Family cottages are special places -- used by generation after generation, passed from hand to hand like a precious heirloom, to be filled with new memories and new additions to the family. Parents who work hard to buy a vacation place often cherish the idea of keeping the property in the family, so their children and their children's children can share lazy summer days or cozy fireside gatherings.
Unfortunately, too many cottages and vacation homes go from happy idylls to combat zones, with forced sales, severed relationships, and an exasperated heir declaring to siblings: "I am tired of dealing with attorneys and all of you. I want out now!" Even in seemingly harmonious families, it is difficult to predict how siblings will relate to one another once the parents are not around to mediate disputes. And disputes do arise.
More than 80% of cottages and vacation homes are owned free and clear of mortgage debt, which means that a cottage or house often represents a substantial part of an owner's estate. To some heirs, the prospect of using the cottage is more desirable than its cash value. But heirs of modest means may be counting on their share of the value of the cottage to pay debts or put their kids through college. Stepchildren and spouses who did not grow up at the lake or seashore often have weak emotional ties to the cottage but strong interest in its cash value. All of this sets the stage for trouble. Having no plan for the family cottage, or even relying on a traditional estate plan, leaves families vulnerable to turmoil.
The difficulties of passing on a vacation cottage while keeping peace in the family aren't just legal; they're emotional and even sociological. (Getting everyone to agree on how property should be used and maintained is never easy.) But there is one key legal problem you must understand: Generally, any co-owner can force the sale of real estate.
Let's say you leave your cottage to your three children. Two of them are happy to use the cottage and work at keeping it in good shape. But one of them lives far away and can't spend his vacations at the cottage. His wife and children have no particular attachment to the place. After a few years, he decides he just can't afford his share of the expenses (maintenance and taxes) and doesn't really want to own the cottage anyway. He'd rather have his share of its value in cash, to pay for your grandchildren's college tuition.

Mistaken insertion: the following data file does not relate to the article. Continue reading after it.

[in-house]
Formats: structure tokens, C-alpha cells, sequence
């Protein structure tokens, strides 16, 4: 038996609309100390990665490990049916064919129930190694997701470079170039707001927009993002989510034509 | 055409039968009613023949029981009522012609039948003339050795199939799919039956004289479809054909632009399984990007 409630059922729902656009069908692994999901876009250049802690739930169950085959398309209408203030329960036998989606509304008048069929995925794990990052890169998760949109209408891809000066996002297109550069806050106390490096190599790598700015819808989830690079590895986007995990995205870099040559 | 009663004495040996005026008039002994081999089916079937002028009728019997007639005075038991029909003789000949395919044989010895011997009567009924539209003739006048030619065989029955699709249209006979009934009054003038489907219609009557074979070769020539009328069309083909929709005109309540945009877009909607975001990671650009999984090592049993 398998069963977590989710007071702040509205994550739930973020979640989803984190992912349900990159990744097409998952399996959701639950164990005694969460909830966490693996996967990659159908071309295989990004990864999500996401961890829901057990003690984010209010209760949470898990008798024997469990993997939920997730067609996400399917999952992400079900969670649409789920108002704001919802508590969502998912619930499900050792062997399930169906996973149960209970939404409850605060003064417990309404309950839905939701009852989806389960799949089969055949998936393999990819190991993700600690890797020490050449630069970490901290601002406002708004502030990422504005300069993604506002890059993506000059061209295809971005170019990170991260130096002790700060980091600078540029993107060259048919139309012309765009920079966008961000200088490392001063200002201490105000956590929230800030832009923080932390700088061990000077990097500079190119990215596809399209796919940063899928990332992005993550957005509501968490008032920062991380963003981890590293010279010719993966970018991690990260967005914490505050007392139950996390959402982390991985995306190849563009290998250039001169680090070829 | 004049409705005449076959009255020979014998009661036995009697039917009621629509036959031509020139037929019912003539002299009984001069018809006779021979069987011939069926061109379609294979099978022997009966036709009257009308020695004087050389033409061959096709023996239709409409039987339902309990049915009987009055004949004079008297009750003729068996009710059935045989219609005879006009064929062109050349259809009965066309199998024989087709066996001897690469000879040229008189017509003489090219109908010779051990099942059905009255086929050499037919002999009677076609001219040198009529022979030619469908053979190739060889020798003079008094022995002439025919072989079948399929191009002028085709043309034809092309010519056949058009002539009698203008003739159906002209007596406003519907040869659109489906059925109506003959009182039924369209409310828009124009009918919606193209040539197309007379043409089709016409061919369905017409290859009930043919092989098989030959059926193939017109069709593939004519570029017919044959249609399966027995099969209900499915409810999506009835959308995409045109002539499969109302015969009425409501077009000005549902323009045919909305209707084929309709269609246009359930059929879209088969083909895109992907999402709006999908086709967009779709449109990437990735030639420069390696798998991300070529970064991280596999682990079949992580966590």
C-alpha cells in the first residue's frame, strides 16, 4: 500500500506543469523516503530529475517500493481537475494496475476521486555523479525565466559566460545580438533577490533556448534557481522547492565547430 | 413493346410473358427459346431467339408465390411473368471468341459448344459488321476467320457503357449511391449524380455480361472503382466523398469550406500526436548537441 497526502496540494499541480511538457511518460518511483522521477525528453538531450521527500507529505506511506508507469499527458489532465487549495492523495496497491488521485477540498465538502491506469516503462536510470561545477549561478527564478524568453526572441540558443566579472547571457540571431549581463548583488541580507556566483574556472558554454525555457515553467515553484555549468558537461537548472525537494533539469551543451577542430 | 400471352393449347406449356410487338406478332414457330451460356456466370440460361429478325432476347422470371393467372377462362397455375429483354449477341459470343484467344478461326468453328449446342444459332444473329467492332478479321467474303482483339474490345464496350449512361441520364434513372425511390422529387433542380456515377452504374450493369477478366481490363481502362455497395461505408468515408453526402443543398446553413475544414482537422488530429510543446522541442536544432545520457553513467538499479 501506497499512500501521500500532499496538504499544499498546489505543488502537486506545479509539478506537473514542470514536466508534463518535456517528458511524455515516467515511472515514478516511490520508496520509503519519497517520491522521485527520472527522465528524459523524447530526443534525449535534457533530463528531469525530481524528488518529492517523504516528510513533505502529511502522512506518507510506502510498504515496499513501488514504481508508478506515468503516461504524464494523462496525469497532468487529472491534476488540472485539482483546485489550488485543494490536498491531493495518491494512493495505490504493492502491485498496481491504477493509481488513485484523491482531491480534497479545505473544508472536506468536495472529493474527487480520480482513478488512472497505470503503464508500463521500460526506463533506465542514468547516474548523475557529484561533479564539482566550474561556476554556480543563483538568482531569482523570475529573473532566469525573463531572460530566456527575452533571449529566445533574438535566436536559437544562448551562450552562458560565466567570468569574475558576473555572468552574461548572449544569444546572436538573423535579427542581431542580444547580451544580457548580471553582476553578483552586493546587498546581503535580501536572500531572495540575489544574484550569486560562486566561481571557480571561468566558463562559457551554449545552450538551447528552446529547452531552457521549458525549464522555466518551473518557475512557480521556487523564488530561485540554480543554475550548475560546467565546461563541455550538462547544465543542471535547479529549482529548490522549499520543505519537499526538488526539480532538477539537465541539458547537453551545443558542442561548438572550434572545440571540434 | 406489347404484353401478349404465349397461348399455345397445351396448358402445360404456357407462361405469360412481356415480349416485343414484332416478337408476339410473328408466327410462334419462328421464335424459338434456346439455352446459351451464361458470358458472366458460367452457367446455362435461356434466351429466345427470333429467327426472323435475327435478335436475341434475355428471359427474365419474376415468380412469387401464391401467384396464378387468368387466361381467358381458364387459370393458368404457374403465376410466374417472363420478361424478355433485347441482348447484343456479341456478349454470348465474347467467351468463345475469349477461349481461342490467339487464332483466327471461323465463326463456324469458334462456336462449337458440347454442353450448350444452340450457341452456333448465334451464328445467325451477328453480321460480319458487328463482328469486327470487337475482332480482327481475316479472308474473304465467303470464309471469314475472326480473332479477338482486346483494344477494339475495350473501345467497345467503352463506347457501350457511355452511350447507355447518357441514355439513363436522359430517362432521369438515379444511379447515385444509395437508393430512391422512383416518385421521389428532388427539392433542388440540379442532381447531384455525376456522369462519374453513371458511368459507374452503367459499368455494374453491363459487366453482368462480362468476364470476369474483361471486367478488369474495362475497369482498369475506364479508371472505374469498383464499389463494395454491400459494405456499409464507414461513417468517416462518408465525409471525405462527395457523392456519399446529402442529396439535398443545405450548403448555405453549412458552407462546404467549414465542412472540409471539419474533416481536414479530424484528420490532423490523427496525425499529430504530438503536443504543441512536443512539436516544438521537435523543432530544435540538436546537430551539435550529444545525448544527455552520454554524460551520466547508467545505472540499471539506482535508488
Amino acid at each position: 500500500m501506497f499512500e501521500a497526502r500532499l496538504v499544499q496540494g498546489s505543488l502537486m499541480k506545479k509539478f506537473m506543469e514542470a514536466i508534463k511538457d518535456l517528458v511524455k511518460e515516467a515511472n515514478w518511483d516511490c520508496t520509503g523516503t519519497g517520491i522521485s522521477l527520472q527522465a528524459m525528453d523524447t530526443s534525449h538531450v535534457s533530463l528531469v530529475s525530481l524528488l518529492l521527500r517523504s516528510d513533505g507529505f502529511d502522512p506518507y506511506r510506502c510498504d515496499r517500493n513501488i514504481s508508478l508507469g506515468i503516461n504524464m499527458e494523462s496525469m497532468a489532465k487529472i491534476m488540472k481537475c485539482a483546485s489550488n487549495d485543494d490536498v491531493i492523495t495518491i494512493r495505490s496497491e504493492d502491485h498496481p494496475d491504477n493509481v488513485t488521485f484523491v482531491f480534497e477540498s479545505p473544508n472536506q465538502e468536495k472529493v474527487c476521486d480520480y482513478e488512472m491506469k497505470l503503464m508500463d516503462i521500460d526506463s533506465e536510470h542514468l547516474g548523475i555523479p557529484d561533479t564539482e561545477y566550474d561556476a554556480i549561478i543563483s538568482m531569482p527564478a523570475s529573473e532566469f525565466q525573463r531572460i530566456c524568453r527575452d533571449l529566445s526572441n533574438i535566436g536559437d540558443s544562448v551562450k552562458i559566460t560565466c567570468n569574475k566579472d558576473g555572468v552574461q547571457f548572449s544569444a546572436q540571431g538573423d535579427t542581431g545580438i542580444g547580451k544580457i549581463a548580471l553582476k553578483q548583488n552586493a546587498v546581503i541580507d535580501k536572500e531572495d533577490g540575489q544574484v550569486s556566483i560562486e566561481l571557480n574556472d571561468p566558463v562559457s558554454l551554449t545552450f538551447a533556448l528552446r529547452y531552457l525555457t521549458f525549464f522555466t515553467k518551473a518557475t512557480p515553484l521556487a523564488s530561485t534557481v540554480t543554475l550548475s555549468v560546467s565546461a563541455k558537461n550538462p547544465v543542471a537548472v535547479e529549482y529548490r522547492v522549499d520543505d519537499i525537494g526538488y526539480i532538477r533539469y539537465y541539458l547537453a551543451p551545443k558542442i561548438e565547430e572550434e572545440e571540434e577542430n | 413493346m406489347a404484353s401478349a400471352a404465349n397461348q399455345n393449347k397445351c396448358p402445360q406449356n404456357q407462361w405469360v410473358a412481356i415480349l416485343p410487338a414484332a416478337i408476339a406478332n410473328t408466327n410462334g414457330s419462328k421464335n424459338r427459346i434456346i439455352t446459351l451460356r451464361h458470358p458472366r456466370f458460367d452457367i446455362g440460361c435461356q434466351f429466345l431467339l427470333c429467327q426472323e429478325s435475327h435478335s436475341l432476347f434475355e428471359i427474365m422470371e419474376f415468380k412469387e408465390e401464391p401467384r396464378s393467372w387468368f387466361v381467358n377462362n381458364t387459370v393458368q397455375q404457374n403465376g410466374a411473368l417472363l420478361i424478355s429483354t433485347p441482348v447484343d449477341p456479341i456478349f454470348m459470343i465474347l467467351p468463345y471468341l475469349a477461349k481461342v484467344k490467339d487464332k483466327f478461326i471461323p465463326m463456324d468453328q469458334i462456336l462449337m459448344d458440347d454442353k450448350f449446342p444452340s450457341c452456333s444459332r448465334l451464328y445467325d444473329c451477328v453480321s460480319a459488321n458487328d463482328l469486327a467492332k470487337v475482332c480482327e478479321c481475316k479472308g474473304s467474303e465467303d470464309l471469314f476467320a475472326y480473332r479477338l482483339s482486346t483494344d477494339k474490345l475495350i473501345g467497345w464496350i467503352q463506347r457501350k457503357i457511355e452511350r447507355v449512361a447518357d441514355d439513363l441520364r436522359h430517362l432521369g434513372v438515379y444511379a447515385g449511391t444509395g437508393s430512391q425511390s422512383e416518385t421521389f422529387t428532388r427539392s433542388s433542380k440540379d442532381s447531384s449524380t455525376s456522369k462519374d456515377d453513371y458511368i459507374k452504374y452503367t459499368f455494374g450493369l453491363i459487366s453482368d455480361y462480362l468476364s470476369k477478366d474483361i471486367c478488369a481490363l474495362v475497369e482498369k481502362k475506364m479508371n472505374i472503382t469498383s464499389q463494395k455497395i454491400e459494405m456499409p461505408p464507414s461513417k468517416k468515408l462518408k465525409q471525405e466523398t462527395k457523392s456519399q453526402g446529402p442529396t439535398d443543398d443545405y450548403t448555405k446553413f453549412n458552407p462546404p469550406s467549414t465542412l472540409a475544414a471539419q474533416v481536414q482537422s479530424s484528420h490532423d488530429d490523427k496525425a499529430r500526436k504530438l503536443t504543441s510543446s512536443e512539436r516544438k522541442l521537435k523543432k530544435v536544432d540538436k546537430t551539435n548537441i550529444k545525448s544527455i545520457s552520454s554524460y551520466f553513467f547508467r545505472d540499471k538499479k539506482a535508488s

He asks his siblings to buy him out. They would like to but just don't have the money. They offer what they can, but it's far less than the actual value of his share. They hate the thought of selling the place and think their brother should just let things stay as they are. What now? If the unhappy sibling is determined to get his money out, he can force a sale of the property -- in court, if necessary. That's true even though he owns only a one-third share; in this situation, the majority does not rule. A forced sale not only means the family property is gone, but also that family harmony is deeply damaged, perhaps beyond repair.
A good alternative to leaving your children a direct interest in cottage real estate is to create a limited liability company (LLC), a form of business entity similar to a corporation, to own the property. Then, instead of transferring interests in real estate to your children, you can transfer the membership interests in the LLC to them. As a result, your children's rights and obligations (and those of future owners) are governed by the LLC "operating agreement."
That agreement, a document you draw up, covers scheduling, contributions to expenses, permissible owners, renting, maintenance, and whether the property can be mortgaged. It prevents forced sales but allows for graceful exits. You'll need an attorney's help to draw it up, but you and family members can decide on the important matters after discussing them. Your cottage plan doesn't have to be perfect (and you can change it during your lifetime if you want to). But even a good-enough plan can prevent costly and bitter strife among your descendants. They will thank you for it.
Before leaving an interest in your cottage to a child, confirm that the child really wants it. This is not as obvious or simple as it sounds. You love the cottage -- if you didn't, you either would have sold it or made arrangements to sell it at your death. Your emotional ties to the cottage can blind you to the child's feelings about it. You may have a hard time understanding why your child might not want an interest in the cottage, even if it requires the child to make financial sacrifices (as you may have done) to acquire and keep it. Especially if you have a child who lives far away, doesn't have children to inherit a share in the place, or has financial difficulties, be sure to ask. The best course may be to leave that child other assets instead of a share of property that might feel more like a burden than a gift.
For more information on helping your family cottage and vacation home survive, including guidance on how to use it as a vacation rental and tips on minimizing your taxes, see Saving the Family Cottage: A Guide to Succession Planning for your Cottage, Cabin, Camp, or Vacation Home , by Stuart J. Hollander, Rose Hollander, and David S. Fry (Nolo).